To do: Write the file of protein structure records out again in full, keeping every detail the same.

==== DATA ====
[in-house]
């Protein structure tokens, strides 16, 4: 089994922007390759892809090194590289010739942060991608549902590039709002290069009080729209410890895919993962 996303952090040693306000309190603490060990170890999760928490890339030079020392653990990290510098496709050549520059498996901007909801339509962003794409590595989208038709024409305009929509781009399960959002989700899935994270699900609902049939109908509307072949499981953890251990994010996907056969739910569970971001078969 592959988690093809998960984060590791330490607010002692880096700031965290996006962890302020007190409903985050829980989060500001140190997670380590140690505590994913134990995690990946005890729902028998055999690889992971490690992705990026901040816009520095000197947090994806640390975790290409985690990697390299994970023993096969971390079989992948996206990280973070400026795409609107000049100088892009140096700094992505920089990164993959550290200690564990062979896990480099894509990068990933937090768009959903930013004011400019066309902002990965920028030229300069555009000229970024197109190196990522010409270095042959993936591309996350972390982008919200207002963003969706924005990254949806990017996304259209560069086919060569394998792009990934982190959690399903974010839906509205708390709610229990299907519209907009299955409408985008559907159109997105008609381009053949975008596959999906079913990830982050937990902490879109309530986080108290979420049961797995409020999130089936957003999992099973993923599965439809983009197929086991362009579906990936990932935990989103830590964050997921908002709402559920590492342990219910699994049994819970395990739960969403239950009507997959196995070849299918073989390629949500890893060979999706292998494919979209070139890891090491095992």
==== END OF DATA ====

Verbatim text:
[in-house]
């Protein structure tokens, strides 16, 4: 089994922007390759892809090194590289010739942060991608549902590039709002290069009080729209410890895919993962 996303952090040693306000309190603490060990170890999760928490890339030079020392653990990290510098496709050549520059498996901007909801339509962003794409590595989208038709024409305009929509781009399960959002989700899935994270699900609902049939109908509307072949499981953890251990994010996907056969739910569970971001078969 592959988690093809998960984060590791330490607010002692880096700031965290996006962890302020007190409903985050829980989060500001140190997670380590140690505590994913134990995690990946005890729902028998055999690889992971490690992705990026901040816009520095000197947090994806640390975790290409985690990697390299994970023993096969971390079989992948996206990280973070400026795409609107000049100088892009140096700094992505920089990164993959550290200690564990062979896990480099894509990068990933937090768009959903930013004011400019066309902002990965920028030229300069555009000229970024197109190196990522010409270095042959993936591309996350972390982008919200207002963003969706924005990254949806990017996304259209560069086919060569394998792009990934982190959690399903974010839906509205708390709610229990299907519209907009299955409408985008559907159109997105008609381009053949975008596959999906079913990830982050937990902490879109309530986080108290979420049961797995409020999130089936957003999992099973993923599965439809983009197929086991362009579906990936990932935990989103830590964050997921908002709402559920590492342990219910699994049994819970395990739960969403239950009507997959196995070849299918073989390629949500890893060979999706292998494919979209070139890891090491095992």